miR-31 and its host gene lncRNA LOC554202 are regulated by promoter hypermethylation in triple-negative breast cancer
© Augoff et al; licensee BioMed Central Ltd. 2012
Received: 25 August 2011
Accepted: 30 January 2012
Published: 30 January 2012
microRNAs have been established as powerful regulators of gene expression in normal physiological as well as in pathological conditions, including cancer progression and metastasis. Recent studies have demonstrated a key role of miR-31 in the progression and metastasis of breast cancer. Downregulation of miR-31 enhances several steps of the invasion-metastasis cascade in breast cancer, i.e., local invasion, extravasation and survival in the circulation system, and metastatic colonization of distant sites. miR-31 exerts its metastasis-suppressor activity by targeting a cohort of pro-metastatic genes, including RhoA and WAVE3. The molecular mechanisms that lead to the loss of miR-31 and the activation of its pro-metastatic target genes during these specific steps of the invasion-metastasis cascade are however unknown.
In the present report, we identify promoter hypermethylation as one of the major mechanisms for silencing miR-31 in breast cancer, and in the triple-negative breast cancer (TNBC) cell lines of basal subtype, in particular. miR-31 maps to the intronic sequence of a novel long non-coding (lnc)RNA, LOC554202 and the regulation of its transcriptional activity is under control of LOC554202. Both miR-31 and the host gene LOC554202 are down-regulated in the TNBC cell lines of basal subtype and over-expressed in the luminal counterparts. Treatment of the TNBC cell lines with either a de-methylating agent alone or in combination with a de-acetylating agent resulted in a significant increase of both miR-31 and its host gene, suggesting an epigenetic mechanism for the silencing of these two genes by promoter hypermethylation. Finally, both methylation-specific PCR and sequencing of bisulfite-converted DNA demonstrated that the LOC554202 promoter-associated CpG island is heavily methylated in the TNBC cell lines and hypomethylated in the luminal subtypes.
Loss of miR-31 expression in TNBC cell lines is attributed to hypermethylation of its promoter-associated CpG island. Together, our results provide the initial evidence for a mechanism by which miR-31, an important determinant of the invasion metastasis cascade, is regulated in breast cancer.
KeywordsmiR-31 LOC554202 Triple-negative breast cancer lncRNA CpG hypermethylation Invasion-metastasis cascade
Metastasis is responsible for ~90% of deaths in patients with solid tumors [1–4], including those originating in the breast [5–7]. Metastasis has always been portrayed as the ultimate step of the progressing breast cancers. Recent evidence, however, indicates that about a third of women diagnosed with small asymptomatic breast tumors (~4 mm) already harbor disseminated BC cells in their bone marrow . Moreover, these micrometastases can remain dormant for years before reemerging as incurable secondary tumors and surprisingly insensitive to adjuvant chemotherapies that were originally effective against the primary tumor [9, 10]. Adding to this problem is the fact that BC is a heterogeneous disease comprised of at least 5 genetically distinct subtypes, which together are the second leading cause of cancer deaths in women in the United States [11–13]. Within BC subtypes, those classified as Triple-Negative BCs (TNBCs) exhibit dismal survival rates due to their highly aggressive and metastatic behavior, and to their propensity to rapidly recur [14–20]. The TNBC subtype is characterized by lack of expression of hormone receptors (ER-α and PR) and HER2, harbor BRCA1-defects and/or deficiencies, and remain p53-positive [14, 16–20]. Moreover, the absence of novel therapies capable of specifically targeting this very aggressive TNBC subtype reflects in part a lack of sufficient knowledge about TNBC development and progression [2, 4, 9, 21].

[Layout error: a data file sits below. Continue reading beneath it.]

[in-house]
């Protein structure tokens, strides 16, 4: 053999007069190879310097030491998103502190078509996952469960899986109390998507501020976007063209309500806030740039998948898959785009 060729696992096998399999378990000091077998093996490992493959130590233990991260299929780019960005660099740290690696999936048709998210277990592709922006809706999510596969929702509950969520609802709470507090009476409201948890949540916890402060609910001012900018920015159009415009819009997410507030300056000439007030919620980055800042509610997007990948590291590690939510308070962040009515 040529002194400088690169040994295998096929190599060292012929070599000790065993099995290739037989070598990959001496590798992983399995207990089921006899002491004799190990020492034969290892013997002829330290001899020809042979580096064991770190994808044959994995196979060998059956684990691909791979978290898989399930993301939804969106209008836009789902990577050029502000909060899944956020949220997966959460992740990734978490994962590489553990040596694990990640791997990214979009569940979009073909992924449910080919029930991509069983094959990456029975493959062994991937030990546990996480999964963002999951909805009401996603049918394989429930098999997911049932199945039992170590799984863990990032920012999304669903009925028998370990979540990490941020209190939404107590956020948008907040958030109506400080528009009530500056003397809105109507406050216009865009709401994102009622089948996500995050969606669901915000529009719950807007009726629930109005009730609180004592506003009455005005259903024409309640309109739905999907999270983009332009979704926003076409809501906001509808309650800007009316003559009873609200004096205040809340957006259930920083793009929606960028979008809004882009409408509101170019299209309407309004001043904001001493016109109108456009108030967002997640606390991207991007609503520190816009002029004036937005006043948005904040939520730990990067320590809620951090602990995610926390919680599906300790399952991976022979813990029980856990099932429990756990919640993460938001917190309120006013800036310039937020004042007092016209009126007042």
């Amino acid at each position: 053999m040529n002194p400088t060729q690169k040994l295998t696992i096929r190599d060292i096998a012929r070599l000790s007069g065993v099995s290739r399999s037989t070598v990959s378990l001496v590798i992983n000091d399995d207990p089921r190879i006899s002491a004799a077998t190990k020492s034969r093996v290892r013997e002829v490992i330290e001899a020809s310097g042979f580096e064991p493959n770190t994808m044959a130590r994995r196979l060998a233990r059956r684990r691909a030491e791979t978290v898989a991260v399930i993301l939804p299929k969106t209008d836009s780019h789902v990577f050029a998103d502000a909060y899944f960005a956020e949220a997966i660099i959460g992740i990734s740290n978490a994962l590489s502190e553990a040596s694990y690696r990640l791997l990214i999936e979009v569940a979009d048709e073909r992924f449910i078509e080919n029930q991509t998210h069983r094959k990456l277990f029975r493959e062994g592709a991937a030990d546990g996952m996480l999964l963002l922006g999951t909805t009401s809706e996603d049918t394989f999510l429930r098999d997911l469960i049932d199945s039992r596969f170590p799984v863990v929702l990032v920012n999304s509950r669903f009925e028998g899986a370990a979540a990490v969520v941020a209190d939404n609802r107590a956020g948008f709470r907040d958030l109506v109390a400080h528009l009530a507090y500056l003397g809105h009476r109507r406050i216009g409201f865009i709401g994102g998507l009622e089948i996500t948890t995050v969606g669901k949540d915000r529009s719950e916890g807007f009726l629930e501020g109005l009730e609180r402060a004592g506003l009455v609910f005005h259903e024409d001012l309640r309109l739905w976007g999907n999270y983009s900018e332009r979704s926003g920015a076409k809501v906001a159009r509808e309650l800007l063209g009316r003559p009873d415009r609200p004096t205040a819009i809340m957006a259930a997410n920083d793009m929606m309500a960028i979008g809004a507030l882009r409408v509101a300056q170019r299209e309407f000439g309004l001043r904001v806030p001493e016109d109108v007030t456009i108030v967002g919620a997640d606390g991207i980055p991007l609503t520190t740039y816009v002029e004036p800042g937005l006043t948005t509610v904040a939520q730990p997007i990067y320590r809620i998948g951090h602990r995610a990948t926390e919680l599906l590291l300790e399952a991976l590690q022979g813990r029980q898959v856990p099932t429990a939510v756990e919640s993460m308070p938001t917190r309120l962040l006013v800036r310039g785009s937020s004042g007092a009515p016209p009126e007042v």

microRNAs (miRs) are small noncoding RNAs, usually 20- to 22-nucleotides long, which regulate gene expression at the post-transcriptional level. To date, close to 1000 human miRs have been identified, which are thought to regulate more than 50% of human genes. miRs are now widely regarded as the most powerful regulators of gene expression in complex cellular processes including cancer cell invasion and metastasis [1, 22–25]. In fact, several miRs, miR-15a, miR-16-1, and let-7 [23, 26–30] function as tumor suppressors, and others, miR-155, miR-17-5p, and miR-21 [23, 31, 32], possess oncogenic properties